Sand can be a good choice of bedding. Depth of 6-8 inches in a tie stall or free stall barn is recommended. Because sand is an inert material, it will not tend to promote growth of pathogens, though when mixed with manure, the manure will support pathogen growth. Particle size is of great importance. Too small a particle size (or too much organic matter mixed in) will hold water too well. Large particles (> 3mm) will not be comfortable to lie on. Sand which is naturally occurring will have more rounded edges and be more comfortable as bedding than manufactured sand which comes from crushing rock. Refer to the Gooch and Inglis paper cited below for more information on the importance of particle size and sand quality. The potentially negative side of using sand as bedding comes in the disposal. In a liquid manure handling facility, sand must be settled out and disposed of. If this could be done in such a way as to reuse the cleaned sand, however, it would become a benefit.
Sawdust and Wood shavings are probably the most commonly used bedding products for dairy cows. They have the advantage over sand of being broken down by microorganisms in the disposal system, but they have the disadvantage of allowing growth of microorganisms (pathogens). Addition of lime to bedding may reduce growth of pathogens. The smaller particle size of sawdust makes it more absorbent than wood shavings and quicker to break down. However, small particle size is also associated with rapid growth of bacteria and other harmful pathogens. Cost and availability tend to be deciding factors in choice of material.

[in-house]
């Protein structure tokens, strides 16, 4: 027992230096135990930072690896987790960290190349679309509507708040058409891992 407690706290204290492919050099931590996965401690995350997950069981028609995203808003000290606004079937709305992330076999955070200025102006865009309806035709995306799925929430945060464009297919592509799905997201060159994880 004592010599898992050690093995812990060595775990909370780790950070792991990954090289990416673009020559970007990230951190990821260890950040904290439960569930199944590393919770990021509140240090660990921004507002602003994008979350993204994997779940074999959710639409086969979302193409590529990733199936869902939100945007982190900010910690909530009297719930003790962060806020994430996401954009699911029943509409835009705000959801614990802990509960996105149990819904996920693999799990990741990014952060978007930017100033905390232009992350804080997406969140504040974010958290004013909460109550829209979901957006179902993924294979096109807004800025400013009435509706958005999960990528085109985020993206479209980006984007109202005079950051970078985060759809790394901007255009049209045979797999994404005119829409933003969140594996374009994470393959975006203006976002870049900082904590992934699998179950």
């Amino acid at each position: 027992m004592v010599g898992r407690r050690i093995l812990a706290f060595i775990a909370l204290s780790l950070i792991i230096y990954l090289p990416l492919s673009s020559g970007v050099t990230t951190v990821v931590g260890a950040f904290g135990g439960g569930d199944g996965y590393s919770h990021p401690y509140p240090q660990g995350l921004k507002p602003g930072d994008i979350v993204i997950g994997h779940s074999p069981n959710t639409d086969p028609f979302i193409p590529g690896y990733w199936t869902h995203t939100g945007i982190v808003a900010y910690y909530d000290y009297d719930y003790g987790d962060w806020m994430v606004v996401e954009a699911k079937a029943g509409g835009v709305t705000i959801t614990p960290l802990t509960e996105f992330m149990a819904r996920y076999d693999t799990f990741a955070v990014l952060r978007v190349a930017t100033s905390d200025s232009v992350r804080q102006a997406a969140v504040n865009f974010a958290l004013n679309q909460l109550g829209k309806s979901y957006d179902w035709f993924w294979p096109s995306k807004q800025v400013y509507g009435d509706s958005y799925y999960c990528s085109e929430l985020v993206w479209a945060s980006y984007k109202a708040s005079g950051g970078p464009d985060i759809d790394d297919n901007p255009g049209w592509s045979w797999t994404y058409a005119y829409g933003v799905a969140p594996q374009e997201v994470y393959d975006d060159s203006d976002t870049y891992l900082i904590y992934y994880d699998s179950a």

Straw composts well and reduces in volume when composted, better than sawdust or wood shavings. It is important when using straw as bedding that the particle size be small, preferably fitting through a ¾ inch screen,both to increase animal comfort and to shorten breakdown time. Bedding absorbency as well as comfort to animals varies according to the species as well as to the chop size. Straw is an attractive bedding alternative when it is produced on the farm.
Note Cost and labor efficiency as well as cow comfort are of utmost importance in bedding selection.
Note Barn design influences bedding alternatives
- Tie stall
- Free stall
- Open style
Bernard, J.K., J.W. West and G.H. Cross. Preference of Lactating Dairy Cows for Four Commercial Freestall Mattresses. The Univ. of Georgia, CAES, Dept. of Animal and Dairy Sci., 2001/2002 Annual Report. https://www.researchgate.net/publication/237754921_PREFERENCE_OF_LACTATING_DAIRY_COWS_FOR_FOUR_COMMERCIAL_FREESTALL_MATTRESSES
Gooch, C.A. and S.F. Inglis. “Sand for Bedding Dairy Cow Stalls.” Biological and Environmental Engineering Department, Cornell University. http://fyi.uwex.edu/dairy/
New York State Cattle Health Assurance Program. “Mastitis Module Fact Sheet.”
Bedding Materials and Udder Health http://anr.ext.wvu.edu/forage
Tucker, C.B., D.M. Weary, M.A.G. von Keyserlingk, and K.A. Beauchemin. 2009. Cow comfort in tie-stalls: Increased depth of shavings or straw bedding increases lying time. J. Dairy Sci. 2009. 92:2684-2690. http://jds.fass.org/cgi/content/full/92/6/2684
Tucker, C.B. and D.M. Weary. 2004. Bedding on Geotextile Mattresses: How Much is Needed to Improve Cow Comfort? J. Dairy Sci. 87:2889-2895.
For more information visit the UMass Extension Crops, Dairy, Livestock and Equine Program
Factsheets in this series were prepared by, Masoud Hashemi, Stephen Herbert, Carrie Chickering-Sears, Sarah Weis, Carlos Gradil, Steve Purdy, Mark Huyler, and Randy Prostak, in collaboration with Jacqui Carlevale.
This publication has been funded in part by the Massachusetts Department of Agricultural Resources and the Massachusetts Farm Bureau Federation, Inc.